Luckily, TLS has an optional extension (described in RFC 5077) that makes the client store the session resumption data, including the master secret that was negotiated and the cipher. This session ticket is further encrypted and readable only by the server to prevent tampering. In short, implementing TLS session tickets as a resumption protocol gives you the best of both worlds – a faster, abbreviated handshake without requiring the server to cache anything. Unfortunately this is an optional extension to TLS, so it is not supported by all clients and servers, and a pool of servers needs to be configured properly so they can share tickets by using a common encryption key (unless you have session affinity, in which case it doesn’t matter).

Certificate Chains

Most certificates require an intermediate certificate to be presented along with them. There could even by several intermediates. Ensure the following:

1) Send all required certificates to validate the chain. If you don’t, things will probably still work because browsers will tolerate anything short of genocide, but they’ll probably do a DNS/TCP/HTTP dance in the middle of your TLS handshake to some other server to grab the certificate, which is obviously no good.

2) Don’t send any extraneous certificates. Besides the obvious slowdown from sending unnecessary data, you *might* in some cases cause an extra roundtrip if you overflow your TCP window and end up having to wait for an ACK before sending more data. So yeah, fewer packets matter here.

OCSP Stapling

OCSP is the Online Certificate Status Protocol. When a client receives the server’s certificate, it normally connects to the certificate authority to ask if the certificate has been revoked. You can save the client a roundtrip to the CA server if you enable the OCSP stapling extension, in which the server periodically connects to the CA to perform the OCSP check itself, then staples this response to the client during the handshake.

This works because the CA’s response is both time-stamped and signed. Clients can be assured that the OCSP response has therefore not been tampered with, nor can it be used in a primitive replay attack since it has an expiration tied to its validity.

There are some aggravating issues here. One is that OCSP stapling only allows one response to be stapled at a time, which is problematic for certificate chains and will probably end with the client making its own OCSP calls anyway. Another is that OCSP responses can be relatively heavy (like 1KB-ish), which combined with the certificates themselves can overflow the TCP window and cause a roundtrip for ACKs, as mentioned above.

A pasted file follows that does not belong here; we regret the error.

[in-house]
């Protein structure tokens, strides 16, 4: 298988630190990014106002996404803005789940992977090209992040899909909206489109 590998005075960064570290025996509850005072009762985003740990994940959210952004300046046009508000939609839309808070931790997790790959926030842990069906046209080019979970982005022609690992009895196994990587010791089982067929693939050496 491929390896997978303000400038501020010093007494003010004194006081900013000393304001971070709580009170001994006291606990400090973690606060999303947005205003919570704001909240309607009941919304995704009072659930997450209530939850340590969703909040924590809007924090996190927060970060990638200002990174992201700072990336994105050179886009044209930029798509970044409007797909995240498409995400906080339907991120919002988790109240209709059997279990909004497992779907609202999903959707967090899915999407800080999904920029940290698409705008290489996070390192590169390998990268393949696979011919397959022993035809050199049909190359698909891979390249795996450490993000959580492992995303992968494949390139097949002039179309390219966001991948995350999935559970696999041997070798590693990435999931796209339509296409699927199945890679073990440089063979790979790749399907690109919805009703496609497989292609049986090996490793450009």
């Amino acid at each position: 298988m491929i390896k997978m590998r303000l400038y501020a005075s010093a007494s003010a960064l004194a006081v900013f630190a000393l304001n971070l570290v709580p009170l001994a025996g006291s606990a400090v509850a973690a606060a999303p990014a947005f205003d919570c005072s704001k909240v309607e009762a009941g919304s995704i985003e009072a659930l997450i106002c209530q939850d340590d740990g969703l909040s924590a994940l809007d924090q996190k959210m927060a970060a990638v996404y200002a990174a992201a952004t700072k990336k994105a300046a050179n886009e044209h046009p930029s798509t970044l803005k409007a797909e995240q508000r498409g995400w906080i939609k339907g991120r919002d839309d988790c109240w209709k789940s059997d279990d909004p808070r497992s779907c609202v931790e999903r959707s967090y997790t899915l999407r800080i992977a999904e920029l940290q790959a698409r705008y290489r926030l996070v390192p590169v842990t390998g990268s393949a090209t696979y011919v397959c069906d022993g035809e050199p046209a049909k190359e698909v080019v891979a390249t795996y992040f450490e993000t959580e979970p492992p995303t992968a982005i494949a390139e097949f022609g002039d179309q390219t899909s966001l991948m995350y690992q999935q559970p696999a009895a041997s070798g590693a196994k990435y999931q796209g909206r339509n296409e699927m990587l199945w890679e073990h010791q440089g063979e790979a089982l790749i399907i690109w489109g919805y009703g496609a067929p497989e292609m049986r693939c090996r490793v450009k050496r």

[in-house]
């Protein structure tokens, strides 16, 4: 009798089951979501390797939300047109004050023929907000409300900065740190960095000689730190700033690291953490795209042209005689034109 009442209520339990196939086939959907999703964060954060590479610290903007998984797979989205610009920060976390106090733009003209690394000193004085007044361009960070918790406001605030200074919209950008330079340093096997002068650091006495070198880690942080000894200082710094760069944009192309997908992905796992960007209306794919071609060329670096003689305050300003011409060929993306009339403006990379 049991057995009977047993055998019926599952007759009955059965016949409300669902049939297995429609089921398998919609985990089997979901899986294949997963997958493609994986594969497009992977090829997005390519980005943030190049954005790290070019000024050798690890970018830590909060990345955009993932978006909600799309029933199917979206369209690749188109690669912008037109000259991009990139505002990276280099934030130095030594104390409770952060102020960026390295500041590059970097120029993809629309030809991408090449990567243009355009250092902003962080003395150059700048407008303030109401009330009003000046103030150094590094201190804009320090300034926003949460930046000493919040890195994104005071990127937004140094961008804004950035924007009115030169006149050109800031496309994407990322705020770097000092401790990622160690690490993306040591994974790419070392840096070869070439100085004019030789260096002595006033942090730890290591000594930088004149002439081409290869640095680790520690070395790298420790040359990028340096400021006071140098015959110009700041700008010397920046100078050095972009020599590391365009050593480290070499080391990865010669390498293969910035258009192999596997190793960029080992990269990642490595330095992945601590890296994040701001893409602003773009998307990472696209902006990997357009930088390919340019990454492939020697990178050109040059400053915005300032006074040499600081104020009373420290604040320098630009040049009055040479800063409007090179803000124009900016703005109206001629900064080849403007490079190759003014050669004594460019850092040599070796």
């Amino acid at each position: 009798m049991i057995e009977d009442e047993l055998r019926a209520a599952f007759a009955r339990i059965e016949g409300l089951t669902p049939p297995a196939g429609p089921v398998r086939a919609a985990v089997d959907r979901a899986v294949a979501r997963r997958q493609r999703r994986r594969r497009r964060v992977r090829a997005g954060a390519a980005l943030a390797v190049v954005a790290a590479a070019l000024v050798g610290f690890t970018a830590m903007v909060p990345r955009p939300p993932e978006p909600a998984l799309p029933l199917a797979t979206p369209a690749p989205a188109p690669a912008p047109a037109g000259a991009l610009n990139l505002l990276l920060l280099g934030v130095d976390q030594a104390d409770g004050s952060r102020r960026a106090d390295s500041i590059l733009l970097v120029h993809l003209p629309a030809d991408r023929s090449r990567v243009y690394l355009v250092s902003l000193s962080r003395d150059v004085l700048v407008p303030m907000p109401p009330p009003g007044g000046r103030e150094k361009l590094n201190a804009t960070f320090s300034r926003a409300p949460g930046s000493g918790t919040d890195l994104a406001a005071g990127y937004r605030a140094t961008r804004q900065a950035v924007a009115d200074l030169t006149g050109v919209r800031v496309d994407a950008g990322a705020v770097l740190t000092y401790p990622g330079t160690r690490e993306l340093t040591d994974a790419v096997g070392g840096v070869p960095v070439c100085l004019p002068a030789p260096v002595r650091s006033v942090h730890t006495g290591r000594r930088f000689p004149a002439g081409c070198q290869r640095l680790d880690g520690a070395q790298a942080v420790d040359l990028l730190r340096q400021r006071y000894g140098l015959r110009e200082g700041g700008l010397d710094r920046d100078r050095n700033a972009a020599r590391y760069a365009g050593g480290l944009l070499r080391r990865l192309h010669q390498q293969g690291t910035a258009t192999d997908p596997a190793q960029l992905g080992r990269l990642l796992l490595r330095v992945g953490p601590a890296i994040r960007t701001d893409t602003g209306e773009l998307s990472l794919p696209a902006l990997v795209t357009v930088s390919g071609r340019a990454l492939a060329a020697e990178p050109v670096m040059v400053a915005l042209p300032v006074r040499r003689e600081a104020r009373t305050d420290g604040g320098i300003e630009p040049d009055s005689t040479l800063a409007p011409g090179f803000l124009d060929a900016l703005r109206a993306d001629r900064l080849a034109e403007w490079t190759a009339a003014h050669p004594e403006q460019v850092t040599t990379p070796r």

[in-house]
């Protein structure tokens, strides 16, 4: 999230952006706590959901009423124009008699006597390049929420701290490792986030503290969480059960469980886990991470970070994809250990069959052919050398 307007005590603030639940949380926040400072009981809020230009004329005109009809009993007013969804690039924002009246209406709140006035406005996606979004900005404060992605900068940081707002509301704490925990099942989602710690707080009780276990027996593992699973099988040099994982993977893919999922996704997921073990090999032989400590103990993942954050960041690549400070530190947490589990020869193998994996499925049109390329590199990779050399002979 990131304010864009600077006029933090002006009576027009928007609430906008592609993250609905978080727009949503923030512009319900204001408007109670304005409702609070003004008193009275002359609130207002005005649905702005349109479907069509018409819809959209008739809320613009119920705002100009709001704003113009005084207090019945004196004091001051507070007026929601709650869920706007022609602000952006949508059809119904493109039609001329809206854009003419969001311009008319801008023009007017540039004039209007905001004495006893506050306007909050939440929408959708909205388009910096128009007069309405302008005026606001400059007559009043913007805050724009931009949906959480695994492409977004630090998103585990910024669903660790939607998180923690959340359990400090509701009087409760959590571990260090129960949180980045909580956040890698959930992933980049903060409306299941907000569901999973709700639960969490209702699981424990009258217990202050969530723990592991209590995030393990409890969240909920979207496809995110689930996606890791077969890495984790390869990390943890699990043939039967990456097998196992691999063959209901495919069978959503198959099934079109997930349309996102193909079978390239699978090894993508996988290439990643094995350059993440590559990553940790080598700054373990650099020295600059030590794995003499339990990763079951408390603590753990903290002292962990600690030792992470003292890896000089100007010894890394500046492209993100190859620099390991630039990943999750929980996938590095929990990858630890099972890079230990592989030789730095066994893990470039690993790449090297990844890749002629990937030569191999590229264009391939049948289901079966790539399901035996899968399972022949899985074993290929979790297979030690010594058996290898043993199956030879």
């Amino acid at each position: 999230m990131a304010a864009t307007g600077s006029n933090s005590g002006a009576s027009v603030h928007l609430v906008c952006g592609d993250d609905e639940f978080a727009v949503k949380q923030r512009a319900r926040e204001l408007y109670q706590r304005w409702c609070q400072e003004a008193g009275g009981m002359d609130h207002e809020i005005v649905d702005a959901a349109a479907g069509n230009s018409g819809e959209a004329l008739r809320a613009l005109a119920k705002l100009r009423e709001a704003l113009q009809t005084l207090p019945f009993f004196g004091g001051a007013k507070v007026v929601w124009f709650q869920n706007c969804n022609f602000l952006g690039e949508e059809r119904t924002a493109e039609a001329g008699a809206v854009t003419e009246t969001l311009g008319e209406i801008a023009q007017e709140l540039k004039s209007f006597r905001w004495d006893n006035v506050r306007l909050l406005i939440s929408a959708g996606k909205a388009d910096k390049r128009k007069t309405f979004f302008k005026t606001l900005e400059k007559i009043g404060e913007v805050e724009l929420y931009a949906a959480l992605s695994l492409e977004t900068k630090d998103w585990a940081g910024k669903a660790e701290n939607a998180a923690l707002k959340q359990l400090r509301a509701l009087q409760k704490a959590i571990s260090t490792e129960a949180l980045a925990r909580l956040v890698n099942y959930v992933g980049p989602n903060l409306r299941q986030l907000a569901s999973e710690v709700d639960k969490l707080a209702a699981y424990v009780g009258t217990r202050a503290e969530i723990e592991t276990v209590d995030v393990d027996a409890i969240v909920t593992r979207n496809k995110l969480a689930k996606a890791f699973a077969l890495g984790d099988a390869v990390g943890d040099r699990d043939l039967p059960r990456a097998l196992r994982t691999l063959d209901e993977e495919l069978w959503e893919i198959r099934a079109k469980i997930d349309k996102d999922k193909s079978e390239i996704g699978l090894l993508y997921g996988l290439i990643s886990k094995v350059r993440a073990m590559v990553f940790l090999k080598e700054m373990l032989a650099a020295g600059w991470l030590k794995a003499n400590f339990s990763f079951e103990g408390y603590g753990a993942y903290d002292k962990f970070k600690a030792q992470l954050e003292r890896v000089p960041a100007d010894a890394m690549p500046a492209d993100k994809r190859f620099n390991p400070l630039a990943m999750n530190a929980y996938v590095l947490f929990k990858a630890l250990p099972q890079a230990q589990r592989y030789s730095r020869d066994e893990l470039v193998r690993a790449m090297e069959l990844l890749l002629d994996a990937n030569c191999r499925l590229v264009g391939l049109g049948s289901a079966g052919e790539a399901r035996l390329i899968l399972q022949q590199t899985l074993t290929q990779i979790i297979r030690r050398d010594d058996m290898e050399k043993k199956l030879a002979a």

Cipher Suites

This part can get filled with conjecture and hypotheticals pretty quickly, but basically you have two choices to make:

1) Cipher: A stream cipher like RC4 is fast and doesn’t require padding; this saves bytes on the wire. A block cipher like AES will need padding bytes, but may be more secure. AES-256 is overkill for a 1024-bit public key, but that’s not really a concern since most keys are 2048-bit now.

2) Key exchange: RSA or DHE+RSA? With ephemeral Diffie-Hellman support you can enable Perfect Forward Secrecy, which prevents recorded traffic in the past from being decrypted even if the private key is compromised. This is really powerful and really secure, but it also breaks debugging tools like Wireshark since having the private key doesn’t help you decrypt the traffic. You’ll also handshake at about half the speed of pure RSA.

The reality is that it’s more likely you’ll get pwned by some buffer overflow or Heartbleed-type bug than have someone factor your key, so keep this in mind when selecting your key exchange algorithm and cipher.

Other Considerations

You may need HSTS (HTTP Strict Transport Security) if you have concerns about SSLStrip vulnerabilities. SSLStrip is a man-in-the-middle attack in which the MITM silently redirects requests to non-HTTP pages and then simply copies the transmitted plaintext data. You can implement “HSTS” at the application level selectively by detecting and forwarding to the HTTPS version of your page. But if you are doing this nonselectively, why write more code to do something slower higher up in the stack? A lack of protection at both the application and protocol level will result in fun things like this though: https://codebutler.com/firesheep/

Application level changes may be required. Some code is more prone to breaking or causing issues when served over HTTPS. Poorly written Javascript for example can break if it isn’t expecting HTTPS, and external services that don’t support HTTPS can be problematic. Specifically, all images/resources need protocol-agnostic links AND need to be served securely as well, otherwise you’ll get an annoying “insecure page” warning in the browser since not every resource was sent securely.

Older browsers like IE 6/7/8 screw everything up and I don’t think they even support TLS; you can either support IE 6 / Windows XP or your connection can be secure.

There’s some moderate, but not insurmountable, IT overhead to enabling SSL/TLS. Apache and Nginx support SSL/TLS either out of the box or via easily enabled modules, so it isn’t hard to set them up and configure them to use OpenSSL. But configuring the options as explained above is paramount. So is keeping OpenSSL and other components up to date.

You also need to remember to renew and swap out expiring certs, as well as securely store and back up private keys, cert signing requests, passwords and certificate authority information as well. This is because in (one|three|five) years, it’ll be time to remove the expired certificate and deploy a new one, so you better A) remember where you got your certificate; B) remember how to log in and buy, request, and obtain a new one; and C) test, deploy, and restart your services using the new certificate.

TL;DR:

You should enable SSL. It’s not that hard, performance is a non-issue, and you can buy a cert for about $15 a year. Put a date on your calendar to renew it.